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April 30, 1968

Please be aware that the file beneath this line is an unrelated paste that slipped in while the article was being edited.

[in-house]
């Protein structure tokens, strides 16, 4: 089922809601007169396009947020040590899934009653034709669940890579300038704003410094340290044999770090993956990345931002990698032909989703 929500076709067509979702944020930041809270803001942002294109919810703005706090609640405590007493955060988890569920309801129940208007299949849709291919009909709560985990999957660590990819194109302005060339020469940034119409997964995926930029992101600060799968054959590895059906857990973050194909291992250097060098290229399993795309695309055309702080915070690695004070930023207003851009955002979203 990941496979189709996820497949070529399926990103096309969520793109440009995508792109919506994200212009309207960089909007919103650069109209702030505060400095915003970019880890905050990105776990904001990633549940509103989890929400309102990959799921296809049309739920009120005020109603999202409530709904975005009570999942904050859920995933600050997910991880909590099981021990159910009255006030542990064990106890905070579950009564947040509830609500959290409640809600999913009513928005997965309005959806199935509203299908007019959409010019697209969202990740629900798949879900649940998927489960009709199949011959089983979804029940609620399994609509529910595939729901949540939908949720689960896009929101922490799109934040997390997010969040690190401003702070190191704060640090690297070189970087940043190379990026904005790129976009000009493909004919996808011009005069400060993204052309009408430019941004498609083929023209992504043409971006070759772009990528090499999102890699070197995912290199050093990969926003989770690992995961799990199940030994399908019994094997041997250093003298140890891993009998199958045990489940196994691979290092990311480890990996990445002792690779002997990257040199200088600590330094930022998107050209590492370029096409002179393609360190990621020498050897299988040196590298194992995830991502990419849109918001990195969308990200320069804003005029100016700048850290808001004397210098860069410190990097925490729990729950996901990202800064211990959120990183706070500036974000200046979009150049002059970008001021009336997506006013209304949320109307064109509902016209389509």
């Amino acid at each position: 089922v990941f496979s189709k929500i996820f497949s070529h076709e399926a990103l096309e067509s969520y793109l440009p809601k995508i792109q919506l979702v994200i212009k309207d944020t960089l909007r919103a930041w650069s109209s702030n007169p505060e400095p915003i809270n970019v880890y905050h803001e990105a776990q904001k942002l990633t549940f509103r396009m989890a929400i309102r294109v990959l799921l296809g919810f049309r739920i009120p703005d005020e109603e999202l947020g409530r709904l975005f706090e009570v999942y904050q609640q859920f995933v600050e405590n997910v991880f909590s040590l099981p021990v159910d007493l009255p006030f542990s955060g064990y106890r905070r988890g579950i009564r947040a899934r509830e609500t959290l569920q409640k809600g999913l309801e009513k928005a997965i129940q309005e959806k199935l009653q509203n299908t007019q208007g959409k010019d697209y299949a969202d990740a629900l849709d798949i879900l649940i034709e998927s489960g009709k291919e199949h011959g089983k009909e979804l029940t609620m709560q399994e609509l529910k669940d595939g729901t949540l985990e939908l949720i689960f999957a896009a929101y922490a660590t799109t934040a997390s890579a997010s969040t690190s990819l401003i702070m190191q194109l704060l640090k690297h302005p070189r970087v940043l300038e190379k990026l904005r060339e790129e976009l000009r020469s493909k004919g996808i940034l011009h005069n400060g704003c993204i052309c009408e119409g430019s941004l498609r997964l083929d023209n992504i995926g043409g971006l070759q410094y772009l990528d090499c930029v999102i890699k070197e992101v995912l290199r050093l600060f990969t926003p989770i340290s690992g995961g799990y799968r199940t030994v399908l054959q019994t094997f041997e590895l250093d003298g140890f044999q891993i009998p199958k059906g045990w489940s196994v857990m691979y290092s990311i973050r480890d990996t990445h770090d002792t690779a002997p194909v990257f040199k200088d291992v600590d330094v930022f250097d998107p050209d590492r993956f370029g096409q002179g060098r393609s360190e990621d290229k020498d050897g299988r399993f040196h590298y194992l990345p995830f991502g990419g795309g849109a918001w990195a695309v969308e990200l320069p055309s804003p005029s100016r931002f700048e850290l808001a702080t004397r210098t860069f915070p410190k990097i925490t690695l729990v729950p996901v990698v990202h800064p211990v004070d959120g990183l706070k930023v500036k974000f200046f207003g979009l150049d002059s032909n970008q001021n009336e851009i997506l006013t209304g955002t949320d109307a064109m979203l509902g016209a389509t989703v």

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Approved F~Release 20Q5/~~~_~I~-RDP79ROOA0014000~~~ GENZ'RAL IT,TELLICFENGE AGETdGY OFFIGE QF T+tATIOTdAL ESTIMATES ~/~ ~~ ~~ (~ 1y.1^ ~ L?a. 3d April 1968 ~;MaRr~r.~n~~~ ~ oR ~~ ~ ~a~ T n The Political Role of the T~Ii.litary in Latin A~zerica The policy of the United States is to encourage peaceful change in Latin America as the a1t~:rnativP to violent revolution. In most Latin Amerl.can countries the military is the only force capable o:~ preventing or control.Ling the periodic political and economic crises that could open the way to destructive revolu- tionary upheavals. Fregt~ent~r,, this is either the reason or the pretext For the asstanption of paver by the military lesa~rs, On some occasions they have used their cantxe~l of ~overn~ents ar their influence as the ultimate arbiter of natiana:L politics to initiate reforms for peaceful charge. Qn others the role of the military has been in defense of the status qua against any real change. On bal~sncea the view of this paper is that if change in Latin America is to be canstrrsctive it is more likely to come, in same countries, under military rather than civilian goverranentg. Finally in scone countries where mean3ngfu? change will be long in corning in any case, the interim role of the military estab- lishment will be to serve as a restraint an irresponsible officials and as a goad to stand-pat regimes. GRC7~JP 1^I.uded, from automatic S-E-C-R-E-T trnd de c3.a~tsi ~'i ca ti~.~n Approved For Release 2005/12/24 :CIA-RDP79R00904A001400020019-7 Approved For Re~ease 2005/12/24: CIA-RDP79R00904A1400020019-7 S-E-C-R-E-T I . IN~'tOI~JCTION 1. In the best of all possible Latin Americas the governments would be in charge of honest, able civilians chosen in free elections and dedicated to attaining the announced goals of the Alliance for Progress. The distressing fact, however, is that this kind of government remains an ideal rather than a reality in moat of Latin America. The failure of civilian government in much of the area is a complex subject. We do not propose to deal with the causes of that failure but only to suggest some of the effects of it at this time. One obvious result is that when a political power vacuum exists in a particular society, other elements of that a~aeiety will move to fill it. This leads us, then, to a consideration of the political xole that the military have played in various Latin American states. ~. Historically the military and the Roman Catholic Church have been the two most highly developed and powerful institutions in Latin America. In the past the influence of these two insti- tutions has, at times, inhibited the growth of representative political parties and institutions. The military, while yield- ing place to the Church in certain fields such as education and S-E-C-R-E-T Approved For Release 2005/12/24: CIA-RDP79R00904A001400020019-7 Approved For~R lease 2005/12/24: CIA-RDP79R009001400020019-7 S-E-C-R-E-T social welfare, have been a particularly inhibiting factor since they have generally been the most important pressure group in Latin American politics. Despite some striking changes in the attitudes of the military leaders toward their role in govern- ment they continue to exert a major and, at times, dominant in- fluence on national politics in much of the area. Until the last decade that influence was generally accepted and received rela- tively little critical attention from observers of the Latin American scene. Except when they came in bunches, as in 1930, military dictatorships tended to be viewed as a part of the poli- tical wa;~ of life in Latin America.* Woodrow Wilson had obviously failed in his stated objective "to teach those people to elect goad governments." And there is the perhaps apocryphal story that when Harry Hopkins remonstrated with his boss over giving Tacho Somoza ("that S.O.B"), the red-carpet treatment, President Roosevelt could reply, "Ah, but Harry, he's our 5.0.$." ~ At the end of 1930 the governments in power in Argeri~:ina, ER~~zi1, Bolivia, Chile,, Peru, Venezuela, Mexico, and several of the Caribbean countries were either in the control of mili- tary c?,',,ctators or under strong military influence, In the m:c;.-~.9~0's the same was true in Argentina, Colo~ii~ia, Paraguay, P~~rt~~ jenezuela, Cuba, the Dominican Republic, Haiti, and much of Central America. In 1954, for example, 13 of the 20 repub- lics were controlled by the military, Approved For Release 2005/12/24: CIA-RDP79R00904A001400020019-7 Approved Forlease 2005/12/24: CIA-RDP79R00904A~01400020019-7 3. In recent years, however, it has become increasingly the fashion, particularly in the United States, to denounce Latin American military leaders as disruptors of democratic procedures, destroyers of constitutions, and barriers in the path of the Alliance for Progress. Thus to some observers military govern- ment is ipso facto bad government. A recent example of this point of view is Edwin Lieuwen's study, The Latin American Mili- tary, prepared far the Subcommittee on American Republic Affairs of the Senate Committee on Foreign Relations. The record of past military takeovers of Latin American governments provides abundant support for such a thesis, particularly when the Procrustean method is used in selecting the cases and the supporting evidence. We believe, however, that this attitude fails to take into account the changes that have been taking place within the leadership of the Latin American military during recent decades. It will be the thesis of this paper that in same cases the military establishments have been developing both the skills and the incentive for under- taking modernization of their societies. This paper will not argue, however, that any military takeover is per se good or bad. On the contrary, its intent is to show that a wide variety of S-E-C-R-E-T Approved For Release 2005/12/24: CIA-RDP79R00904A001400020019-7 Approved F~ Release 2005/12/24: CIA-RDP79ROUr9~4A001400020019-7 motives and consequences are involved in military takeovers and that each case must be evaluated individually and against its particular background. ~+. Our ~ud~aents on the political role of the military are relative and not absolute, and they will often be based on two implicit comparisons. The first of these is between the chaotic conditions that have developed under some civilian govexrunents and the efforts of military governments to establish order -- whether successful ar not. The other is between the aims of the old-fashioned military takeover and the more recent concern of some military governments with the need to get on with modernization of their societies. And we emphasize again that each case must be examined on its merits. For we believe that an assessment of recent Latin American history indicates that in some cases the alternative to military intervention was not the maintenance of a reformist administration nor even the survival of representative and responsible government, but the continued erosion of civilian institutions, attended by economic ~ discussion of each case is ma a in the Annex "An Examination of the Record in the Eight Most Recent Military Interventions in Latin American Politics." These involved Peru (July 1862), Guatemala (March 1863), Ecuador (July 1863), Dominican Republic (September 1963), Honduras (October 1863), Brazil (April 1864), Bolivia (November 1q6~+) and Argentina (June 1966). -5- S-E-C-R-E-T Approved For Release 2005/12/24: CIA-RDP79R00904A001400020019-7 Approved Felease 2005/12/24 :CIA-RDP79ROOA001400020019-7 stagaatian and political turmoil and, in some cases, by the threat of civilian dictatorship or civil war. I.I. G:~1L QBSF~ftVATIONS 5. Indeed, the starting paint for an understanding of the political role of the military in Latin America is a sober examination of civilian institutions in the area. We believe that mast of the military interventians in the 1g60's have been occasioned by the failure of the civilian politicians ~ dA their baba even tolerably well. Ta put it bluntly, we believe that these interventions have been the result and not tae cause of Latin America=s political, economic, and social ills. Past ex- perience in most Latin American countrie+a makes it difficult to argue that representative, constitutional government is much a mare t3~an?remote idee~l towards which these nations are striving, In the last f?ur decades more than i40 unconstitutional changes of gavernm~ent have occurred there. During this period only three countries (Chile, Costa Rice, and Uruguay} have paid much more than lip service to the requirements and restrictions embodied in their constitutions. In Mexico, politically the most stable country and one where modernization has been proceeding more w 6 r Approved For Release 2005/12/24 :CIA-RDP79R00904A001400020019-7 Approved F~elease 2005/12/24: CIA-RDP79R00911~001400020019-7 S-E-C-R-E-T rapidly than in the rest of Zatin America, an of~icial party has domingted politics on all levels and has tolerated little mare than taken opposition. 6. Furthermore, in recent years the role of the military in politics and the character of military regimes have been. changing. These changes are, in part at least, the result of developments that have been taking place over a longer period as the military leaders have become interested in upgrading the professional capabilities of their forces and have been devoting mare of their time and efforts to that end, particularly since World War II. Althou~ the quality of training varies c~nsider- ably from country to country, military academies have been established in each Latin American state. In Argentina and Chile, for example, their graduates receive the equivalent of 12 to 16 years of academic training. On the other hand, thaae in El Salvador and Honduras provide an equivalent of from six to ten years of such training. Each country also provides for more advanced training in its own universities, war colleges and command schools, by foreign military missions, and in uni- versities and military schools abroad. The result has been a very considerable increase in the military expertise of these Approved For Release 2005/12/24: CIA-RDP79R00904A001400020019-7 Approved F-release 2005/12/24 :CIA-RDP79ROOA001400020019-7 military school graduates and a broadening of their knowledge of other fields including the technical changes that are taking place in the more advanced countries. ~. At the same time the ?ocial. origins of the Latin Ameri- can ,military officers have also been changing. Increasingly they axe being drawn from lower-middle and ltrwer class backgrounds. Where the younger son or sons of an upper-a~tiddle or upper class family mi~tat formerly have opted for a military career, such individuals ;latterly have been more attracted by the opportunities that have become available in industrial or comm~ercia.l establish- ments, and in the civilian bureaucracy. And increased attention to public education throughout the area has enabled members of the lower classes to quel.l.fy for entrance to military academies that was formerly denied them. While race remains a barrier in a few countries? in others the darkening skin tones of Latin American military officers indicate that this barrier has been lowered and that Indians,, mestizos} and mulattoes are moving up through the various levels to the top ranks. This is more no- ticeab]~e in army and air force components than in the naval forces where the off~.cers still are predominsntly from upper and upper-middle cl+~ss backgrounds> Approved For Release 2005/12/24 :CIA-RDP79R00904A001400020019-7 Approved Fo`r~elease 2005/12/24: CIA-RDP79R009001400020019-7 E3. As these changes have taken place the military leader- ship has tended to veer away from its txaditional identity of interests with the oligarchy, in defense of the status qua. It has even exerted pxessure far modernization of the particular society, ofttimes in alliance with middle class and lower class eiemetYts of their particular society. And when military leaders have taken power they have been removed, in some cases, by other officers who preferred a return to civilian, constitutional government to a continuation of corrupt military rule. In Colombia (197} and Venezuela (1956), for example, the bulk of the military leadership joined forces with moderate civilian leaders to overthrow the military dictatorships of Rojas Pinilla and ~'erez Jimenez. Since then the military establishment ham supported the civilian government in both countries despite effoxts to reimpose a military regime. 9. Nor do we think that future Latin American military governments are apt to be as repressive or as those mentioned in the preceding paragraph. We would note that at the present time the two most authoritarian and despotic dictatorships in the Western Hemisphere are both dominated by civilians -- Castro and Duvalier. And each of these dictators moved quickly to -9- S-E-C-R E-T Approved For Release 2005/12/24: CIA-RDP79R00904A001400020019-7 Approved F~Release 2005/12/24: CIA-RDP79R00~4A001400020019-7 reduce the military eetc~blishment to a dependent position in order to canaolidate his control over the entire country. 10. In the eight most recent military interventions there is certainly much that can be criticized. On balance, however, and when compared with their civilian predecessors, the ma,~ority of these military governments have performed rather creditably. In three cases -- Brazil and Bolivia (1960 , and Argentina (1966) -- the military leaders took power reluctantly and only after their civilian predecessors had revealed little ability to cope with basic national problems, including mounting threats to political and economic stability. In all three the military regimes have used a heavy-handed approach, but none has resorted to the kind of police-state tactics used by the Paz Estenssoro government that was overthrown in Bolivia. And in each of these countries the. military government has undertaken long overdue economic reform programs about which its civilian predecessors had done little mare-than talk, In three other cases (1962), Ecuador (1963), and GuLatemala (1963) -- the military leaders took powers on an interim basis to correct situations they considered intolerable. In these three the military inter- vention did little to resolve basic problems but the military Approved For Release 2005/12/24: CIA-RDP79R00904A001400020019-7 Approved For Ruse 2005/12/24: CIA-RDP79R009041400020019-7 leaders are supporting the civilian authorities to whom they returned or relinquished power. 11. On the other hand, when judged from their performance in Honduras and the Dominican Republic, during 1963, the mili- tary forces in those countries were a predaceous lot,, whose actions warranted the harsh criticism they have received. One would be hard put to it to argue that the military leaders who intervened in Honduras and the Dominican Republic were mare capable of governing those countries than the administrations they removed. A depressing aspect in these two cases, and in Peru and Guatemala as well, is that the military leaders probably would not have acted when they did and the way they did if the civilian political leadership in each case had demonstrated even a glimmering of political acumen. But Presidents Bosch and Ydigoras, and the rejected civilian candidates in Honduras and Pexu as we11, acted as if they were oblivious of the concept that politics is the art of the possible -? especially when dealing with the real locus of political power in their particular society. 12. We believe that there will continue to be a wide variety of military governments in Latin .America over the foreseeable future. We would emphasize that not all the military establish- menu are moving effectively towards modernization and Approved For Release 2005/12/~4~ C~I~F~ T79R00904A001400020019-7 Approved F~Ftelease 2005/12/24 :CIA-RDP79ROOA001400020019-7 S-E-C-R-E-T professianalizatian; some have made very little progress and some have impeded any progress. `T'hus their performances probably will range from poor through commendable. We would also emphasize that these military governments will reflect the particular societies that produced them -- an aspect of the problem which is so obvious that it will probably continue to be overlooked (Peron at his worst was not a Trujillo). While some military gaverrmients will relinquish power when civilian political forces evie~ence an ability to govern, it may require revolutions to get rid of others. In some cases the leadership of the revolutions which sweep away the vestiges of the peat and prepare the way far more enduring representative government 4rill come from the military. In others the military will continue to support the kind of sta- bility that serves only as a barrier to the changes that are pre- requisite to modernization. But in any case the military leaders will continue to play an important and often dominant role in Latin American politico; at least until their societies develop ~ We would also Hate that when civilian or military dictator- - ships have been averthrawn~ part oi' the military establishment has always been involved. B-E-C-R-E-T Approved For Release 2005/12/24 :CIA-RDP79R00904A001400020019-7 Approved Foelease 2005/12/24: CIA-RDP79R0090Wi~001400020019-7 political and social. institutions able to cape with their particular problemsR FQR THE BOAR17 QF NATIONAL ESTIMATES: 25X1 A$Bar sMITH Chairman - 13 - Approved For Release 2005/12/24: CIA-RDP79R00904A001400020019-7 Approved Folease 2005/12/24: CIA-RDP79R009(Ai~r001400020019-7 An Examination of the Record in the Eight Most Recent Military Interventions in Latin American Politics 1. Peru (July 1g62) In 1g62 the Peruvian military leaders intervened to pre vent a politician they despised and mistrusted from attaining access to power. They held power for a year and relinquished it when a new election provided an ac- ceptable civilian president. In the presidential election of June 1862 none of the three principal candidates secured the 1/3 plurality needed for direct election. Between the election and the meeting of the Congress which would choose among those three candidates, a deal was cut between ~ctor Raul Haya de la Torre, the APRA leader-candidate, and Manuel Odria, former dictator (1g48-1g56) and candidate of r the National Odriista Union (UNO). Odria, who had run third, would be elected president, an Aprista would be first vice-president (in line to succeed Odria who was not in good health), and APRA would control the Congress. It was clear that APRA and the UNO had the Congressional strength to carry out this arrangement. Such a deal, however, was anathema to the military leaders on three major counts. In the first place, it would put Haya de Approved For Release 200%E /~4R CIA-RDP79R00904A001400020019-7 Approved For Reuse 2005/12/24: CIA-RDP79R00904A00020019-7 S-E-C-R-E-T la Torre, wham they regarded as a homosexual and the instigator of the assassination of military officers during an Aprista up- rising in 1932, in a .position to influence government policy immediately and to inherit power if Qdria became incapacitated. Secondly, it would have restored power to a former dictator (Odria), who was widely disliked by the military leaders. Finally, it left out in the cold the one candidate favored by the military, Fernando Bela`~inde Terry. In order to void the election, the military removed President Manuel Prado from office (1$ July 1962), and installed a military junta to hold power until new elections were held. Incidentally, Bela~unde's reaction to his failure to win the election was to flee to his hometown, Arequipa, where he tried unsuccessfully to launch, a rebellion in the interval before the military took power. Since spokesmen for the Armed Forces had made it abundantly clear that they would never permit Haya de la Torre to come to power in Peru, the seizure of power by the military was no sur- prise. Their performance in-power was not impressive even though they went further towards agrarian reform in one year than their civilian predecessor had in nearly six years. In essence what the military junta did was to conduct a holding operation while S-E-C-R-E-T Approved For Release 2005/12/24: CIA-RDP79R00904A001400020019-7 Approved Folease 2005/12/24: CIA-RDP79R0090~$001400020019-7 S-E-C-R-E-T ANNEX ~r Belaunde arranged an electoral coalition with the Christian Democrats. After a freely contested and honestly counted election (June 1963) gave Belaunde a clear plurality, the military leaders relinquished power to him and have supported his efforts to modernize Peru. They did not respond affirmatively to US official and public pressure for holding elections "soon," and they gave short shrift to one member of the junta who tried to use it as a springboard to power. It is also clear that if Haya de la Torre had been elected in 1863 the military leaders would not have permitted him to assume power; nor will they if he is elected in 19n9. His insistence on being its candidate eras a real tragedy for the Aprista movement; particularly since there were other Apristas who probably could have established a modus vivendi with the military leaders. S-E-C-R-E-T Approved For Release 2005/12/24: CIA-RDP79R00904A001400020019-7 Approved~i- Release 2005/12/24: CIA-RDP79ROi~d4A001400020019-7 S-E-C-R-E-T ANNEX 2. Guatemala (March 1963) In early 1963 Guatemala was beset by a recurrent Latin American problem -- the orderly transfer of political power. The military leaders provided a temporary solution by seizing and retaining power far three years before balding an ele ction that provided a successor to whom they then returned power. In 1963 President Miguel Ydigoras, according to the country's constitution, had to hold elections to choose his successor. This presented a problem. The candidate Ydigoras preferred had little backing among Guatemalans, If open elections were held, the proba- r ..~ ble winner would be formex President Juan Jose Arevalo (19+5-195p)p widely regarded as pro-Communist and with a lengthy record of anti- US activities. When Ydigoras equivocated and let Arevalo return to the country, the military leaders took power under the leadership of Col, Enr que Peralta. Peralta and his followers apparently believed they were acting in the interests both of their own country and of the US in preventing Arevalo from returning to power. Thus they were rather dismayed whEn US recognition was delayed and US public opinion was somewhat critical. Their reaction becomes even more understand- able when one recalls the arbitrary and capricious style of the Ydigoras regime, its gross corruption and bumbling, its failure to make any effective progress towards goals of the Alliance for Progress, and its obvious intention to install an even more corrupt and reactionary politician as its successor. S-E-C-R-E-T Approved For Release 2005/12/24: CIA-RDP79R00904A001400020019-7 Approved For Fuse 2005/12/24: CIA-RDP79R009041400020019-7 S-E-C-R-E-T ANNEX Governing from his post as minister of defense, Peralta undertook no basic reforms; his circumscription of civil liber- ties further alienated leftist and moderate groups, and he largely ignored the insurgency movement that was already underway when he assumed power. Nevertheless, by Guatemalan standards Peralta gave his country nearly three years of reasonably honest and effective government. And to the surprise of everyone -- including the candidate he favored -- Peralta not only held open elections but also overrode military and civilian efforts to nullify the election results when Julio Cesar Mendez Montenegro, the candidate of the moderate left, won a clear plurality. Tt is perhaps ironical that under Peralta's liberal civilian successor civil liberties and due process of law have gone a long way down the drain, and that terrorism -- from the extreme left, from the extreme right, and by government forces -- has become the order of the day. Only recently has President Mendez moved to rein the government-sponsored terxar by removing the military leaders in charge of it. Whether he can make his action stick remains to be seen. Approved For Release 2005/12/24: CIA-RDP79R00904A001400020019-7 Approved For'f~lease 2005/12/24: CIA-RDP79R00904~01400020019-7 S-E-C-R-E-T ANNEX 3? Ecuador (July 1963) The most recent of numerous military interventions in Ecuador was carried out to remove a chief executive whose public and private conduct was disgraceful by almost any standards. The military leaders had little success in imposing reform from above and in .less than three years civilian pressure groups forced them to relinquish power. Jose Mara Velasca Ibarra, a four-time President of Ecuador, has declared that his is a difficult country to govern.# In 1g61 he was removed early in his fourth term by a military coup which had some civilian support. His successor, Carlos Julio Arosemena, had enough political cunning to retain power for some 20 months despite his frequent public drunkenness, and his general inept performance in office. When the embarrassed military leaders finally removed Arosemena in July 1963, they formed a military junta whose declared aim was to carry out extensive political, economic, and social reforms before returning the country to civilian rule. But the Velasca Ibarra dictum was verified ante more when civilian agitation, including reactions against such reforms, forced the military junta to resign (in March 1g66) after it had carried out only a small portion of its program. Since then a provisional civilian government has received support from the present military leaders who appear to have little stomach for another try at running Ecuador. ~ Since he completed only one of the four terms to which he was elected, Velasca Ibarra speaks with some authority. S-E-C R Approved For Release 2005/12/2 ~IA-RDP79R00904A001400020019-7 Approved For Ruse 2005/12/24: CIA-RDP79R00904A`4D~400020019-7 S-E-C-R-E-T ANNEX 4. Dominican Reps (September 1963) The Dominican military leaders were able to over- throw President Juan Bosch without a struggle because he had alienated the country's most powerful political, economic, and religious groups and had not retained his wide popular following. The military leaders, however, were unable to set up a puppet government that was both pliant and effective; their removal of a hand-picked. but capable executive led to the Dominican crisis of early 1965. The overthraw of President Juan Bosch (September 1963) by a military coup was widely regarded as a severe setback for the Alliance far Progress. Bosch, elected by a decisive majority less than a year before, had received extensive material assis- tance and vocal support from official and unofficial circles of the US. His administration had undertaken a program of wide- ranging reforms to rnodernize a society that had recently emerged from three decades of repressive and often brutal totalitarian military dictatorship. But even as Basch was antagonizing the country's vested interests -- the military, the large landholders, commercial interests, and the Church's hierarchy, he was letting his popular support melt away. When the military moved to take ovex, in the face of US suppart for Bos:r_h, there was almost no resistance. -A7- S-E-C-R-E-T Approved For Release 2005/12/24: CIA-RDP79R00904A001400020019-7 Approved Foielease 2005/12/24: CIA-RDP79R009001400020019-7 S-E-C-R-E-T ANNEX The Dominican military leaders had acted against Bosch. to protect their privileged position and used the fiction of a Communist threat to disguise their actions. They installed a provisional civilian government whose performance was so inept that the military finally asked Donald Reid, a businessman who was serving as Foreign Minister, to take charge of the executive triumvirate, In a little over a year Reid had "taken charge" so effectively that he was threatening the perquisites and political power of the military leaders. In April 1965 they reacted by intervening to remove Reid from power. The events which have occurred in the Dominican Republic since then suggest that military leaders have not moved very far towards an apolitical position and that concern far the national welfare is not yet the determining factor in their conduct. The military establish- ment however has su `~ , , pported President Joaquin Balaguer, a con- servative civilian who defeated Bosch in~the election of June 1966. ~ Some of the middle and lower-level officers, who joined in overthrowing Reid, did so because they wanted to restore Bosch to power under the Constitution he had promulgated in 1863. Once Rc:id was removed the factionalism within the military came into the open. Approved For Release 2005/12/24: CIA-RDP79R00904A001400020019-7 Approved For*~lease 2005/12/24: CIA-RDP79R0090~01400020019-7 5. Honduras (4ctober 1963 In 1963 the probable winner of the scheduled presi- dential election made it clear that he intended to reduce the ini'luence and. prerogatives of the country's armed forces. The military seized potirer, cancelled the elec- tion, and retained power behind a :t'a~ade of constitutional goverrvnent. In early 1963 it looked as i,f President Raman Villeda Morales would complete his term of o:['fice and turn over control to another civilian. His Liberal Party's candidate, however, did not have Villeda's common sense. Vlhere Villeda had. care- fully made and maintained his peace frith the country's military leod.ers, Modesto Rodas Alvarado not only avoided any agreement with them, hE also declared openly that once elected he would cut the military down to size. He wa.s obviously prepaxing for such action, while still a candidate, by taking measures to strengthen the civilian militia forces of the Liberal Party. Under the Honduran constitution the ~~rmed farces had a special position, including virtual out o~ny in military matters. A few days before the election was to be held the military leaders moved to overthrow Villeda. They cancelled the election, easily overriding the resistance of the Liberal Party's civilian mili- tia. Subsequently, t~7e leader o the coup, Col. 4swalda Lotez, -Ag- Approved For Release 2005/12/24: CIA-RDP79R00904A001400020019-7 Approved Release 2005/12/24: CIA-RDP79R08~4A001400020019-7 S-E-C-R-E-T AIVNF~ cooperated with the opposition, minority Nationalist Party and was selected to serve as "constitution~,.l" president (193-1871}. Zopez has retained his control over the military and uses the new constitution as a facade for military-conservative domination of the country. Progress towards the goals of the Alliance for Progress has not been headlong. Approved For Release 2005/12/24: CIA-RDP79R00904A001400020019-7 Approved Release 2005/12/24: CIA-RDP79R009f~001400020019-7 S-E-C-R-E-T Aug 6. Brazil (April 1964) The Brazilian military removed presideni-, Jo~'o Goulart because his actions threatened military discipline and Brazilian institutions. The military controlled adminis- trations have carried out badly needed economic reforms but have not been able to make similar progress on politi- cal problems , When president Joao Goulart of Brazil was removed by a civilian-backed military coup, US recognition was not long delayed. Although Goulart was a constitutional president his maladroit conduct of the government had brought the country to the brink of economic disaster and had alienated a wide spec- trum of opinion which normally opposes military intervention in politics. His penchant for demagogic tactics and extreme leftist advisers had also aroused the fears of anti-Communist leaders in Brazil and abroad. When Goulart intervened to set aside military disciplinary measures which had been imposed on enlisted men far political agitation its his support, the anti-Goulart military leaders used his action to unite the military establishment against him. After removing Goulart the Brazilian military government carried out an extensive purge of the countryts political leaders, abolished the political parties, and organized new ones. It also S-E-C-R-E-T Approved For Release 2005/12/24: CIA-RDP79R00904A001400020019-7 Approved Forease 2005/12/24: CIA-RDP79R009001400020019-7 S-E-C-R-E-T A~ undertook unpopular but sorely needed economic measures to reverse the downward slide in the economy and to restore fiscal solvency. The farm of constitutional government has been maintained, but the military establishment remains the locus of political power; a second general has succeeded the first in the presidency and elections are carefully controlled to keep the apposition impotent- After nearly four years of responsible government by the military, however, the odds are that a withdrawal of the military from politics would be followed by a return to the kind of civilian regime that produced the economic problems and political strife which led to the military takeover in the first place- Approved For Release 2005/12/24: CIA-RDP79R00904A001400020019-7 Approved For Release 2005/12/24: CIA-RDP79R00904~"1400020019-7 S-E-C-R-E-T ANNEX 7. Bolivia (November 1864) In 1964 the Bolivian military removed a civilian administration that had alienated many of its supporters and was using police-state tactics in its efforts to retain power. fihe military-based administration has not tried to reverse the 1952 Revolution, has restored reas~n- ably effective government, and has shown more respect for civil liberties than did its civilian predecessor. One of Latin America's few real revolutions was carried out in Bolivia, after April 1952, when civilians supported by the police overthrew a repressive military junta flznctianing in the service of the country's landed and mining oligarchy. But by 1964, and under the guise of civilian constitutional government, President Victor Paz Estenssoro had set up a police-state dictator- ship which, in fact, was mare repressive than some of the area's contemporary military dictatorships. Meanwhile, the Bolivian military farces had recovered from the physical beating and institutional disarray that befell them in 1952. Early in 1964 the military leaders forced Paz to drop his announced choice for the vice-presidency on the MNR electoral ticket and to accept Air Force General Rene Barrientos as his running mate. After an uncontested election (May 1964), the existing tensions between Paz and Barrientos increased. By - A13 - Approved For Release 20~/~-2R~: ~IA-RDP79R00904A001400020019-7 Approved For Rbi~ase 2005/12/24: CIA-RDP79R00904~Q~9400020019-7 S-E-C-R-E-T A~,X November 1g6~+ students were rebelling against Paz, the military leadership refused to support him and he soon departed for exile in Peru. A military junta, which included Barrientos, took over and in mid-1866 Barrientos won election to the presidency. The military leaders are back in control, as they were before April 1g52, but they are a rather different kind of military leader and they have not tried to reverse the 1952 Revolution. They have restored reasonably effective government with far more in the way of civil liberties than were permitted under the civilian regime of 1g60-1g6~+. They have also adopted measures to make the important tin-~,i.ning sector of the economy s,n asset rather than a financial rathole subsidized by US funds. 3-E-C-R-E-T Approved For Release 2005/12/24: CIA-RDP79R00904A001400020019-7 Approved Felease 2005/12/24: CIA-RDP79ROOA001400020019-7 S-E-C-R-E-T ANNEX S. Argentina (June 1966) The Argentine military leaders seized power in 1966 because they were dissatisfied with the way the civilian government was handling the problems of Peronism and modernization of the nation. The military government has undertaken basic economic reforms and insists that it will retain power indefinitely to ensure that modern- ization of the country is carried out. President Artur Illia took office, in November 1963, only because Lt. Gen. Juan Carlos Ongania, then commander-in-chief of the Army, had insisted that elections be held and that the country be turned back to civilian control. Illia assumed office as a minority president (some 26 percent of the total vote), and without a coherent program. $y June 1966 he had what passed for a program but had ..done little to implement it. And the Peronists were again at the electoral gates, having emerged as the principal gainer in the congressional elections of 1965. Illia's government showed great respect for civil liberties but little ability to get on with the job of resolving the country's pressing political and ecoa~,omic problems. In late June 1966 the military leaders removed him between dusk and dawn with scarcely a hand raised in his defense. ~ Arturo Frondizi had been ousted by the military, in March 1962, after he miscalculated the electoral strength of the Peronists, and could find no support among non-Peronist political parties who preferred a military takeover to Frondizi's continuance in the presidency. S-E-C-R-E-T Approved For Release 2005/12/24: CIA-RDP79R00904A001400020019-7 Approved For pease 2005/12/24: CIA-RDP79R0090401400020019-7 S-E-C-R-E-T ANNEX The military junta, formed by the commanders-in-chi~:f of the armed forces, abolished the political parties and termin- ated all legislative and executive tenures on the national and provincial levels. They then installed Ongania as president to exercise both executive and legislative pawErs. The military leaders set no terminal date for Ongania to relinquish power and made it clear that elections would not be held until the economic and social problems involved in the modernization of the country had been resolved. The present government is a presidential dictatorship supported by the armed forces, which has not resorted to extensive use of repression. Instead of taking the easy road to popularity, it has adopted austerity measures and maintained controls over wage and price levels. It is a sad but just commentary on Argentine political leaders and the country's electorate that the military government has been much more willing to carry out needed but unpopular reforms than its civilian predecessor. -A16- S-E-C-R-E-T Approved For Release 2005/12/24: CIA-RDP79R00904A001400020019-7